I began teaching in the late 1980's in classrooms for students with severe disabilities. My desire to understand how to fully include students in the fabric and life of schools led me to pursue my doctorate at the University of Wisconsin-Madison. I then spent eight years as a researcher and project coordinator at the Institute for Community Inclusion in Boston, where I continued on my quest for ways of creating learning communities in which everyone, even those traditionally on the margins, feels a sense of belonging and indeed thrive.
I co-coordinate the Unified Secondary ETEP pathway for interns seeking certification in general and special education. My teaching focuses on the creation of inclusive learning communities in their schools and on supporting my own students so they feel they are part of an inclusive learning community themselves. In order to accomplish this, I strive to make the curriculum in my university classrooms accessible and provide necessary supports for each student individually.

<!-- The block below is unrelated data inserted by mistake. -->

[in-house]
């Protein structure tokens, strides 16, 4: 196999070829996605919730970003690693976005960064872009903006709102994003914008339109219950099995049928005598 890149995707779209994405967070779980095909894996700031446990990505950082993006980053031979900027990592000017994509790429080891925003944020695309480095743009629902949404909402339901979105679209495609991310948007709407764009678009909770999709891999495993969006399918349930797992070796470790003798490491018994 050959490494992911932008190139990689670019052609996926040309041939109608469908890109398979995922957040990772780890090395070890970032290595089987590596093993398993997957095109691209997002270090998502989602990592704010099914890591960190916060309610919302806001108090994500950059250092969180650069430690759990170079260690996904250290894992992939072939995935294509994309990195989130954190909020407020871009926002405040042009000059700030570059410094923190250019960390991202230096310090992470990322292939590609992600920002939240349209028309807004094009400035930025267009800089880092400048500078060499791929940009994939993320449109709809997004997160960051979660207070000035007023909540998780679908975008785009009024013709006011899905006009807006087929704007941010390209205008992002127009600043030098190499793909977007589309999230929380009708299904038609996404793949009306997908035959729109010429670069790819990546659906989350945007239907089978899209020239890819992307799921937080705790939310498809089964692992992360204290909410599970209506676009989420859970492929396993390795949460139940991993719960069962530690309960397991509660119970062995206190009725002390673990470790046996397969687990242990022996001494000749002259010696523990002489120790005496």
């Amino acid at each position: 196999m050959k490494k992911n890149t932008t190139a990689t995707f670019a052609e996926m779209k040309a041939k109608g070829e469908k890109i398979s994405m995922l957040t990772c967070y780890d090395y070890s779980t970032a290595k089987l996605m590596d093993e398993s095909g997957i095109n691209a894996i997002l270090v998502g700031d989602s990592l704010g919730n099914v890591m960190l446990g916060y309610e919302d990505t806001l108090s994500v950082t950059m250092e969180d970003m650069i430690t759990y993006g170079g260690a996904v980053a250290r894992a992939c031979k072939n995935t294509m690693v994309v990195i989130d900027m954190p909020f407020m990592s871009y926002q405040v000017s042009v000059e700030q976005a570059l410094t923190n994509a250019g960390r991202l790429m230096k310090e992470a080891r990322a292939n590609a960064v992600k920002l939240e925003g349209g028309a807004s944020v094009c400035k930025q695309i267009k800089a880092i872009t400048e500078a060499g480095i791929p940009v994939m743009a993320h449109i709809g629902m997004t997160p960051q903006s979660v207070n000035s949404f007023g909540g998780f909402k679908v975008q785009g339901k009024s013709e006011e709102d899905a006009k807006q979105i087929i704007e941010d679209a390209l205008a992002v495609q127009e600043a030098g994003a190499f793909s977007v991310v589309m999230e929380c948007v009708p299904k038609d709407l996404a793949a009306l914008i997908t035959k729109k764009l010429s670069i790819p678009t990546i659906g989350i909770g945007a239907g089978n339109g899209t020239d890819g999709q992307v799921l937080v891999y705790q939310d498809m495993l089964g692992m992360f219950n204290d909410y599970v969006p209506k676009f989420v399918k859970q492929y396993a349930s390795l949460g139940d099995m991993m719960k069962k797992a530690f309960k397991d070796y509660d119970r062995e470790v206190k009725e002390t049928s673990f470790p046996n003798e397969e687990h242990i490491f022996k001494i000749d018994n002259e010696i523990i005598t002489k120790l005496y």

My scholarship in recent years has focused on capturing the voices, impressions, and first-hand accounts of education from a diverse array of students in today's schools. One strategy to accomplish this is accomplished by giving students cameras, then helping them to write about their pictures and to share their pictures and words with others. I have worked with middle and high school students in Massachusetts and Maine as they document how they learn best to their family, friends, and teachers. I have also incorporated these methods into courses I teach as I help teachers use photography with their own students for the purpose of educational and futures planning.
On the personal side, I am busy with my two children, pets, and extended family! I have enjoyed travel to Cuba and Venezuela in recent years to observe health and educational reform in those countries. Closer to home my kids and I enjoy Maine by canoe, on trails, and in a tent!